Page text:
Absolutely. Is that reasonable, or even possible? No. The Colorado Supreme Court struck down both Longmont’s voter-passed fracking ban and Ft. Collins’ fracking moratorium in 2016. Crestone is suing the Town of Erie over enforcement of its odor ordinance. No major candidate for Governor supports Colorado Rising’s 2,500 ft setback initiative. Colorado Senate bills SB18-048, SB18-063, and SB18-064 were all postponed indefinitely in the first days of the 2018 legislative session. The political will to enact and enforce such a moratorium simply does not exist.
Having said that, there is no such thing as safe hydraulic fracturing. This practice will end when we as a society come to fully understand the health and environmental impacts; the permanent poisoning of billions of gallons of water, the emissions of volatile organic compounds (VOCs) into the air we breathe, the contribution to global climate change, and the risk of leaks, fire, and explosions in the infrastructure required to drill, refine, and transport oil & gas. The work I’ve already done as a father has been to protect the heath and safety of my children. The work I’ll do as Trustee over the next years will be to drive this conversation forward with facts, research, compelling peer-reviewed publications, and a preponderance of the evidence.
How will you address the impacts of residential growth on the town’s infrastructure including roads, water and quality of life?
I spoke above about the town’s major roads and the issue of water. For me the issue of quality of life centers on preserving the history and character of Old Town. In 1995, Erie had fewer than 1,500 residents; I don’t think any of them imagined a town projected to have 29,500 residents by 2020.
The current Board approved the Wise property rezoning, favoring denser development over resident objections. The Board circa 2013 voted to demolish the Morrison/Charlesworth House at 675 Holbrook St. to make way for a Town Hall parking lot. Members of the Erie Historic Preservation Advisory Board felt their recommendations were ignored, and even filed “injunctions and restraining orders against the destruction,” but were ultimately unsuccessful.
As Trustee, I’ll work to protect and preserve Old Town’s historic buildings and small town charm. A thriving downtown district needn’t come at the expense of the residents that call Old Town home.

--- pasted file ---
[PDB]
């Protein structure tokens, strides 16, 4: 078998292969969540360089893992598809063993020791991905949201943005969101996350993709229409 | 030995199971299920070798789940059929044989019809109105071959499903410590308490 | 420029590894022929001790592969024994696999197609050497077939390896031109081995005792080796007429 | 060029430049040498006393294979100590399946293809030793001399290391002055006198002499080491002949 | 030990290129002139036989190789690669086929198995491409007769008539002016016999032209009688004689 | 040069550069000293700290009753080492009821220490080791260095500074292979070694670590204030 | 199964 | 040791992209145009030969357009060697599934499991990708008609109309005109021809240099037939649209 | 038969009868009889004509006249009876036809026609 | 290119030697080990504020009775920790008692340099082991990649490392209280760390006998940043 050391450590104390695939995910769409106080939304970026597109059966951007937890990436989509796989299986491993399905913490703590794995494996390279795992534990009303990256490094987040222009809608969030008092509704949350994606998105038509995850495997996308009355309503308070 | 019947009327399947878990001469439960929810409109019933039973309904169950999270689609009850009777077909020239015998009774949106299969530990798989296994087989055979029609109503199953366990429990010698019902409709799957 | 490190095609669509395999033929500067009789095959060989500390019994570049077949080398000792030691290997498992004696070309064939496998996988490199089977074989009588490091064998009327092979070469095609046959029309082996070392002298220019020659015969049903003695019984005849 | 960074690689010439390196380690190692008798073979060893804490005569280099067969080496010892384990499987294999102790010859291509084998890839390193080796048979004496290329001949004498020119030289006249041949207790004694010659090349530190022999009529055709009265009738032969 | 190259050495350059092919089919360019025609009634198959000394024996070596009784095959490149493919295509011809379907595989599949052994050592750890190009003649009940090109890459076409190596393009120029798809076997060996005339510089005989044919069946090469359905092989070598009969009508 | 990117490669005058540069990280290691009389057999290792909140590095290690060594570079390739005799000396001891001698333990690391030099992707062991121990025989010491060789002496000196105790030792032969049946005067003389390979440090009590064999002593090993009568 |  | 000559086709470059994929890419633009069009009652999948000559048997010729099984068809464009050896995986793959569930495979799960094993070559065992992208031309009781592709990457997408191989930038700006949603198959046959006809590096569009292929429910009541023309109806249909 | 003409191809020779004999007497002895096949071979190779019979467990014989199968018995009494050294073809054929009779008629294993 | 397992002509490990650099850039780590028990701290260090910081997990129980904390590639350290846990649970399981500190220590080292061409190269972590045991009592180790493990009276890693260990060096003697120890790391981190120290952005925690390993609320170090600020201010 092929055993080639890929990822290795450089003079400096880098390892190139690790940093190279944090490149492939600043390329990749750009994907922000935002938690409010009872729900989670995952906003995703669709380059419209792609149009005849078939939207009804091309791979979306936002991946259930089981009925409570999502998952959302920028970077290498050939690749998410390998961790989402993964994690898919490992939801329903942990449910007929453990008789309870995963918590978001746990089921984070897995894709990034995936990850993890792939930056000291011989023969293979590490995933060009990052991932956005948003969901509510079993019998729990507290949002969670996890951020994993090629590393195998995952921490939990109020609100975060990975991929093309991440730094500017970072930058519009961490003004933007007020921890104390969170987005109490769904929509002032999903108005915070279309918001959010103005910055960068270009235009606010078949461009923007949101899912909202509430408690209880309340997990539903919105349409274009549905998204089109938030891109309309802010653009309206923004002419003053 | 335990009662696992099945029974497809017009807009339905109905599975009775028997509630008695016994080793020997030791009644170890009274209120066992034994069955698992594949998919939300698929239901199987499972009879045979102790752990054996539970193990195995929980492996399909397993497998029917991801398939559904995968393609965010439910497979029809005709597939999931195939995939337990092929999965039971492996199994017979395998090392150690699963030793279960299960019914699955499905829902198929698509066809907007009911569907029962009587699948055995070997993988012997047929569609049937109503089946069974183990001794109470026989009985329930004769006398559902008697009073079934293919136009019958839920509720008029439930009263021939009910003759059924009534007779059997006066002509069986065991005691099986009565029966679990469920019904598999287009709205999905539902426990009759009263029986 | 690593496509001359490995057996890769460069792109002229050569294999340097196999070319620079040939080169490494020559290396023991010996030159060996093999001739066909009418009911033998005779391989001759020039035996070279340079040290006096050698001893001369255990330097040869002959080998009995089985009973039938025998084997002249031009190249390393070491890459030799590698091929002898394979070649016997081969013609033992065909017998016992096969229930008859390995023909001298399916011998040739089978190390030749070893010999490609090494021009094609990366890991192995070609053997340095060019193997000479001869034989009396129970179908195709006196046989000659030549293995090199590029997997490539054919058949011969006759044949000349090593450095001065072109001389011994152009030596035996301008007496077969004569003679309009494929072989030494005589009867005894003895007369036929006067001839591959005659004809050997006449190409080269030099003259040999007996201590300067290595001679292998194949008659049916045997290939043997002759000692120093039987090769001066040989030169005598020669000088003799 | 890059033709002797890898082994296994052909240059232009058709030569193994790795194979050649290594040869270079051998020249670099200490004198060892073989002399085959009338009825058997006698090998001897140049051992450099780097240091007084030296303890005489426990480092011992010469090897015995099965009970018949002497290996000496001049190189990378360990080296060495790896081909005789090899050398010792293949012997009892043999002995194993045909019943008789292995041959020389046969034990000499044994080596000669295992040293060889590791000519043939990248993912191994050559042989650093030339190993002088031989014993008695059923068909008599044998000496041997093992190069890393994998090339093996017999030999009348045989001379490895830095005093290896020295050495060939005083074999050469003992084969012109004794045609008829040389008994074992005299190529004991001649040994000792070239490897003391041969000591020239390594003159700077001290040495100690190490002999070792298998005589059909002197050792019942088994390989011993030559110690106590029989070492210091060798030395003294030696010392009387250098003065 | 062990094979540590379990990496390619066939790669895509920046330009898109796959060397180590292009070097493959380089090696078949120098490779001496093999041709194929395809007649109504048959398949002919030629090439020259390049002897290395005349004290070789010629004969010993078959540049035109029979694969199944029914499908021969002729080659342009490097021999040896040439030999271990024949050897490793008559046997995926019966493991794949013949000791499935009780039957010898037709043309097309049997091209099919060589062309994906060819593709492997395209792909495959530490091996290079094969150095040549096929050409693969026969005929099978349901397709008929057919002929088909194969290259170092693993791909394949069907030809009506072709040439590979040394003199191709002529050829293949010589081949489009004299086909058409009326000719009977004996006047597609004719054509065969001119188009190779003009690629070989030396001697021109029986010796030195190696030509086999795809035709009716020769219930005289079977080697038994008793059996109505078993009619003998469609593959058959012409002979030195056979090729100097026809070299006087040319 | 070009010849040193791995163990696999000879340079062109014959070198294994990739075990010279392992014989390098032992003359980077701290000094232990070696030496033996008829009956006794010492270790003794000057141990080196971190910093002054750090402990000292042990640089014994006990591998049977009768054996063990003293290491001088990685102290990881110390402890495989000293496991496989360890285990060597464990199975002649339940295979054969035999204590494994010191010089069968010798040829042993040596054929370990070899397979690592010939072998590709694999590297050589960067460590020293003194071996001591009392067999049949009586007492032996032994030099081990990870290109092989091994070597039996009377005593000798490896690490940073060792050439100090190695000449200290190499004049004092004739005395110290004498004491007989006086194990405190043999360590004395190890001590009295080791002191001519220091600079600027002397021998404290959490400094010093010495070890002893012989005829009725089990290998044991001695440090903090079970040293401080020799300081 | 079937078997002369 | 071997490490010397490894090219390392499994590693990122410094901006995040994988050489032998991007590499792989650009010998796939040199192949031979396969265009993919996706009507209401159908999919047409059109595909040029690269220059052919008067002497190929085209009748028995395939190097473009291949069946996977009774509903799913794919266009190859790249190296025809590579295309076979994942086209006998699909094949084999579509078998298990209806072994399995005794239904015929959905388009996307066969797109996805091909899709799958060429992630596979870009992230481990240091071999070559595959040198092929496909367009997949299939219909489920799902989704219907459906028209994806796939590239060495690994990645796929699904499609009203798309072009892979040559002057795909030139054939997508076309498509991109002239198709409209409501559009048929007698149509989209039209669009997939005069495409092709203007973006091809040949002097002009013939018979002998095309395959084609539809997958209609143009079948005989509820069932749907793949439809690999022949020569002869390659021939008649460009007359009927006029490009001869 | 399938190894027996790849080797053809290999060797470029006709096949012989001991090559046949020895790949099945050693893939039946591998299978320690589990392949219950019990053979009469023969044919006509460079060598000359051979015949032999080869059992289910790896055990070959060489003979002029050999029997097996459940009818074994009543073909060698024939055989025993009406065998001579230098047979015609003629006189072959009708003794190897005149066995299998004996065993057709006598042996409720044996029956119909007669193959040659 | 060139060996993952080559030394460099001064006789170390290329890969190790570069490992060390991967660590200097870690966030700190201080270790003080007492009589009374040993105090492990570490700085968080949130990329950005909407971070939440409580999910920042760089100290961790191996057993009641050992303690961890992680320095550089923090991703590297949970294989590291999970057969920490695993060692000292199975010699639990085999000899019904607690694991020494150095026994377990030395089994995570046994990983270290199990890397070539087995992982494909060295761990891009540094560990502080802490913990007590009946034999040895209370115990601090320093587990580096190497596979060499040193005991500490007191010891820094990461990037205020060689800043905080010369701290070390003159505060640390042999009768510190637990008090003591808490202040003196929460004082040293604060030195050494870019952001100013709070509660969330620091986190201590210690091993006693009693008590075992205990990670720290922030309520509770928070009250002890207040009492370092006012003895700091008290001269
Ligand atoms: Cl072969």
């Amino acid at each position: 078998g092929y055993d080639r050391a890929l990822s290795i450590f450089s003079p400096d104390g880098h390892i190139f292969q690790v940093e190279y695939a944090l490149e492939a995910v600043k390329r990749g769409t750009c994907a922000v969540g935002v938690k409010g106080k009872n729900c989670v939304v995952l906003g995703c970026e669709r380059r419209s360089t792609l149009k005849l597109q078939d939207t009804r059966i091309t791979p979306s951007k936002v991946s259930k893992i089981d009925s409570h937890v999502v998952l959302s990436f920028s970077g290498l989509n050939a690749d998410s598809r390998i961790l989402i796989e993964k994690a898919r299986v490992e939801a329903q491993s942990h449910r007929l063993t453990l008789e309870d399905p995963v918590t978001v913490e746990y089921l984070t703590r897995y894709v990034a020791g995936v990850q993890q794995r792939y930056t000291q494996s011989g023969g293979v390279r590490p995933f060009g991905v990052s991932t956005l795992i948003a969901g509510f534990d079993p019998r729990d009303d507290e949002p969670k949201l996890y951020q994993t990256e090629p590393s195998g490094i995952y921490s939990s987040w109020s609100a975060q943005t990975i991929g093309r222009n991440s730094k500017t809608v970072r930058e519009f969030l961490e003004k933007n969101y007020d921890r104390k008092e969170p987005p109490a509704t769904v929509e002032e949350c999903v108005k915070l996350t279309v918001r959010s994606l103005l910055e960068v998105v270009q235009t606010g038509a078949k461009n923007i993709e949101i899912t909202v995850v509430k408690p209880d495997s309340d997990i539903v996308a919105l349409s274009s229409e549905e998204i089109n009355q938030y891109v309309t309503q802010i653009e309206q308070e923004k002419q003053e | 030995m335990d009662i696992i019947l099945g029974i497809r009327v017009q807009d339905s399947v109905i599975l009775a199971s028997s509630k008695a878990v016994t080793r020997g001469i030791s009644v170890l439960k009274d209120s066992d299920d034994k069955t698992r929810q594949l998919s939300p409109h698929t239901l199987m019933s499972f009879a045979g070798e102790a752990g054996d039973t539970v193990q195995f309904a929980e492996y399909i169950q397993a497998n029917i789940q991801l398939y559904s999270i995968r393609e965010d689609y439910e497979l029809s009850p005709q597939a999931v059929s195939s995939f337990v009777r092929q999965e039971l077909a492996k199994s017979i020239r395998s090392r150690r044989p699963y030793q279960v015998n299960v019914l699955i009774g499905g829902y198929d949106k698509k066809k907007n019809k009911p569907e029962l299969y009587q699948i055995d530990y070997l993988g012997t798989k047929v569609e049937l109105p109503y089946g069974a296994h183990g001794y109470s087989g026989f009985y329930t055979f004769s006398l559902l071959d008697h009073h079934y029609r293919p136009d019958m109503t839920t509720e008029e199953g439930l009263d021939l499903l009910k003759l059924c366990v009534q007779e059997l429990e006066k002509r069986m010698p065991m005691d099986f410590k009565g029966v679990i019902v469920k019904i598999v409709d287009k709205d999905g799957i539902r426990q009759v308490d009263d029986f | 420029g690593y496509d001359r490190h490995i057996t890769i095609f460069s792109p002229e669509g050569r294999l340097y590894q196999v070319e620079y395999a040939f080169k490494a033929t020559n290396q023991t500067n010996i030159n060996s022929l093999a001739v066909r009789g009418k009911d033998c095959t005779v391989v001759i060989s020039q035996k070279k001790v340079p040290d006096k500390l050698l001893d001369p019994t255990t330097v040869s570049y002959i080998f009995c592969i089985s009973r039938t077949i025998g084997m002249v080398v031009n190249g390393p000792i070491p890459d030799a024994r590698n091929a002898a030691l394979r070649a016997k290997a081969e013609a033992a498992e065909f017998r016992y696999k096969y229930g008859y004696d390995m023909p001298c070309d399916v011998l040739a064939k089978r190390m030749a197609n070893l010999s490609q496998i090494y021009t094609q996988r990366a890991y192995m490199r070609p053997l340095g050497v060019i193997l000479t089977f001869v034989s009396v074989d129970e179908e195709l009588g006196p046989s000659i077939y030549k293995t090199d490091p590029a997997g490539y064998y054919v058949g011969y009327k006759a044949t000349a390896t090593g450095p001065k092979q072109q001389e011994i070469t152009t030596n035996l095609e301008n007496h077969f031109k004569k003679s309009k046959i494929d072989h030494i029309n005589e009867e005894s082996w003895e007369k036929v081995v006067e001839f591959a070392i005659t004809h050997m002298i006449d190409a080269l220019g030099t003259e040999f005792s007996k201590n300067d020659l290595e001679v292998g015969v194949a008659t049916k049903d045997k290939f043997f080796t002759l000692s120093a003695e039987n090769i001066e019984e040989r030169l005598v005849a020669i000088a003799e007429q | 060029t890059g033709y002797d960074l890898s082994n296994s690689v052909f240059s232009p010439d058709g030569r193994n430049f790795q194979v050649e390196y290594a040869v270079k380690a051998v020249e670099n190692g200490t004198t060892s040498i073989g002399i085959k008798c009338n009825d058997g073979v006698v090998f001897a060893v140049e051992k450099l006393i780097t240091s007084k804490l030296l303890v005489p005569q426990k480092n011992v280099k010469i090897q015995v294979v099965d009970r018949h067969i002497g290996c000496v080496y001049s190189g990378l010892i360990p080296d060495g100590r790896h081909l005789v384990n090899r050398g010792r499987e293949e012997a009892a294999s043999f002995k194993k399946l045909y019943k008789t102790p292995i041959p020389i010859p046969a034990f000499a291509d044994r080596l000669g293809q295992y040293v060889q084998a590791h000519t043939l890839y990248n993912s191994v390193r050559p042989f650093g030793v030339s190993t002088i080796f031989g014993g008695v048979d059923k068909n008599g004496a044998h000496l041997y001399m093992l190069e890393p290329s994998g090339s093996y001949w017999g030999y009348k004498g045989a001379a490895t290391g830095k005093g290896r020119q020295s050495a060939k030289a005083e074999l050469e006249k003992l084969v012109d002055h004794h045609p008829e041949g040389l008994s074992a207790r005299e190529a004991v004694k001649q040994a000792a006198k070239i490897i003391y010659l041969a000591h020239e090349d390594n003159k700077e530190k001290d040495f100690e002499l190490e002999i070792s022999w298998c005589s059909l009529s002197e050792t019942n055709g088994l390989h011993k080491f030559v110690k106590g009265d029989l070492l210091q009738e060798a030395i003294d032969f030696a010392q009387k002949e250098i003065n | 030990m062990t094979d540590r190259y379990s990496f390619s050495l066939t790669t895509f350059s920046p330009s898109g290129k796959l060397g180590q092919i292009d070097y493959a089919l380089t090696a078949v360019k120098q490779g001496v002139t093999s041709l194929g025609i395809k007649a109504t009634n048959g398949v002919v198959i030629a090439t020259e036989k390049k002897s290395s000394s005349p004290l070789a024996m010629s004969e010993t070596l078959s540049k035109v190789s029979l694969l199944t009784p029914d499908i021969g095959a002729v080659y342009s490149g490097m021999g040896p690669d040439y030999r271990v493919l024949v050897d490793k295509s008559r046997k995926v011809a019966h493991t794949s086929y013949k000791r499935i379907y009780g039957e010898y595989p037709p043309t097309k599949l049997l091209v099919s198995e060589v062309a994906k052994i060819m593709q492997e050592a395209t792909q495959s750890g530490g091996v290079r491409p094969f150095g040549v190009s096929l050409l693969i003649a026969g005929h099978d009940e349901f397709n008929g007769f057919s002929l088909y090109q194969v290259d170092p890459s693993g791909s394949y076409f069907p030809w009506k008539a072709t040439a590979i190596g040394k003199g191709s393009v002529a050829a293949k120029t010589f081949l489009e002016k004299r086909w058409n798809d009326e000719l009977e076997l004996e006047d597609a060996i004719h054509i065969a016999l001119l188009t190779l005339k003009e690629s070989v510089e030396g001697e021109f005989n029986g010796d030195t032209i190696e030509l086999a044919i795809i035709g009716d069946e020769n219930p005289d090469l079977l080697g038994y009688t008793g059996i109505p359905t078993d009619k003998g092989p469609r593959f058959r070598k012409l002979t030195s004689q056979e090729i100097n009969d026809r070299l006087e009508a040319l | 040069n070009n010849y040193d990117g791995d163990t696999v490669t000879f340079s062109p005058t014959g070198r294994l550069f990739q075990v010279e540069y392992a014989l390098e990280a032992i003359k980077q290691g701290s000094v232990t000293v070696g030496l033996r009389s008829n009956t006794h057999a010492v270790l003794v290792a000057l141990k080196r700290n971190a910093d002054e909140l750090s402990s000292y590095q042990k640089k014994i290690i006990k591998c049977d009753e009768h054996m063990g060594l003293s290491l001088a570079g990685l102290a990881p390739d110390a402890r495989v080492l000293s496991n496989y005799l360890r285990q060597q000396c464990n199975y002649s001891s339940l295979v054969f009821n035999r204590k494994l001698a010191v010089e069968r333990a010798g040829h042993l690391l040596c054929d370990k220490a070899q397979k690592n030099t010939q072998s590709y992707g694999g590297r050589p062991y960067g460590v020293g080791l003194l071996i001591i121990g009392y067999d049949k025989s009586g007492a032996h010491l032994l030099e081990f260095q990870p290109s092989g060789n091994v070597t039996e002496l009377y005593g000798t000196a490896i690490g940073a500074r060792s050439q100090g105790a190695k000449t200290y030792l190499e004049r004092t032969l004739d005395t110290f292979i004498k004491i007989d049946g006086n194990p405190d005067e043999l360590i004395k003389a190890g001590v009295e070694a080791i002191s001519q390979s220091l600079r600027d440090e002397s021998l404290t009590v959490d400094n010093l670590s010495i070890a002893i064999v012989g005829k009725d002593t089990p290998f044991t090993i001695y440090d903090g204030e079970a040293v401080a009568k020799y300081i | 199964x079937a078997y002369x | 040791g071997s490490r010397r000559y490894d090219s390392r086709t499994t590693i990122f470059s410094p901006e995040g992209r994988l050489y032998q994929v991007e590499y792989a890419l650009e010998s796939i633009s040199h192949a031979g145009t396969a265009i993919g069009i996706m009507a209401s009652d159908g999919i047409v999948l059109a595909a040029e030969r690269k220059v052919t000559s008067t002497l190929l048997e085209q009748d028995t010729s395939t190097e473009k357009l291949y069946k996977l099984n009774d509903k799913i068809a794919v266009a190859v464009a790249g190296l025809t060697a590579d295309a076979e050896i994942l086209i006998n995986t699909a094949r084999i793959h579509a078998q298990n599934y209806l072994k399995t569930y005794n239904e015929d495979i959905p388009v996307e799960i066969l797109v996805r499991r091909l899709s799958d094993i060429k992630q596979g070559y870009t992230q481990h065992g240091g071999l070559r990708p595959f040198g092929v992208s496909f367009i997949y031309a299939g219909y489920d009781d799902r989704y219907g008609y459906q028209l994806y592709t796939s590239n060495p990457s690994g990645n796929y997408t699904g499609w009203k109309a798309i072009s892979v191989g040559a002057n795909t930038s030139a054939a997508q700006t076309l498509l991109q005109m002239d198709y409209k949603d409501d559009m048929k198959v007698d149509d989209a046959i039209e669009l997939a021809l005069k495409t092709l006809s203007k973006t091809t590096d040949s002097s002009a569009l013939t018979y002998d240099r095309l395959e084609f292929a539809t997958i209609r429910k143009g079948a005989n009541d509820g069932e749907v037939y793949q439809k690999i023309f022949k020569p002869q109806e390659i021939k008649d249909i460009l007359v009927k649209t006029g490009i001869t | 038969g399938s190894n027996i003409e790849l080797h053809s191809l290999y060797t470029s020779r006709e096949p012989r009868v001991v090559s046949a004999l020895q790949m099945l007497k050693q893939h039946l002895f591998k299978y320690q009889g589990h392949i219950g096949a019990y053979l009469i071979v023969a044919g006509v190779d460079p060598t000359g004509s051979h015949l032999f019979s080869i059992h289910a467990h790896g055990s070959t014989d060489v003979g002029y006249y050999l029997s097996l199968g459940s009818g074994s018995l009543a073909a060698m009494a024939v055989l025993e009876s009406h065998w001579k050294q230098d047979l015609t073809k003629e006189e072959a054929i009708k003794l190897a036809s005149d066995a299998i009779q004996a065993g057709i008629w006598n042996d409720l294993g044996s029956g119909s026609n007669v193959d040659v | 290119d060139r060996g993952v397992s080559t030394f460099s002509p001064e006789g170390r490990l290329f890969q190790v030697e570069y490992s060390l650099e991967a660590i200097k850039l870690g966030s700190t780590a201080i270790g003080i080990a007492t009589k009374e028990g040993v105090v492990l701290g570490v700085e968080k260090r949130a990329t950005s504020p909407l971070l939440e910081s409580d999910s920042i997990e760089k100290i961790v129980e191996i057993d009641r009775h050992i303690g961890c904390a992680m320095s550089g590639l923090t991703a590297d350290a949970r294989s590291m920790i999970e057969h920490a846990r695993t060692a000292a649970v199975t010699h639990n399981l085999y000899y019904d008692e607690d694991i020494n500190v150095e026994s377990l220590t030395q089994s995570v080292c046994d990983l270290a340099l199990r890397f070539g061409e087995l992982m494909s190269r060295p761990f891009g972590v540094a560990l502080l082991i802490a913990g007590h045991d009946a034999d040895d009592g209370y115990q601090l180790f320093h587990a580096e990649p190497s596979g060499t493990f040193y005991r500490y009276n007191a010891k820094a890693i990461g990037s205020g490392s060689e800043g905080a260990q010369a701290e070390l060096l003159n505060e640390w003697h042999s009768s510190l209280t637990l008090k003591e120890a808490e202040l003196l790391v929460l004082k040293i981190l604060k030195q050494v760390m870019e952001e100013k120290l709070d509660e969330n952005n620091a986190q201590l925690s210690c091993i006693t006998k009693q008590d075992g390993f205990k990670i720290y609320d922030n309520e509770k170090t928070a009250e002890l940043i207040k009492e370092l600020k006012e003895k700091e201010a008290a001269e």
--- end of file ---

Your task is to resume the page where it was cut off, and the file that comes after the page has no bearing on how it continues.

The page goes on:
What are your plans to increase tax revenue from commercial businesses?
The developments at Nine Mile Corner and Four Corners are key to bolstering the town’s commercial tax revenue, but are challenged on several fronts. The protracted legal battle with Lafayette over Nine Mile has thwarted Erie’s attempts to develop the site; the courts will ultimately decide when the town will be able to proceed.
For the I-25 corridor, patience will be key to show commercial investors that density numbers are sufficient to support another King Soopers, Lowe’s or any number of smaller businesses. Given its proximity to Old Town, Four Corners will demand a more measured approach to commercial development; I’m very much in favor of a small grocer anchoring a number of independent retailers at this location.
What makes you the best candidate?
In a few words: courage, commitment, and common sense.
The courage to stand up for those impacted by oil & gas operations within hundreds of feet of their homes; to speak up about the injustices in a regulatory system that dismisses 1,300 COGCC complaints by Erie residents without a single citation against an operator conducting business as usual.
The commitment to make evidence-based, educated decisions about the many challenges and opportunities facing the Town of Erie in the next four years; to diligently research the various issues, seek expert advice, and encourage the rest of the Board to do the same to serve the best interests of the community I call home.
The common sense to know which battles are worth fighting today, and which are best left for another day; to learn from the successes and failures of those that came before, and to understand that this road is not traveled alone. Together as a community, and working with the communities around us, we’ll make Erie great. My family and I are counting on it.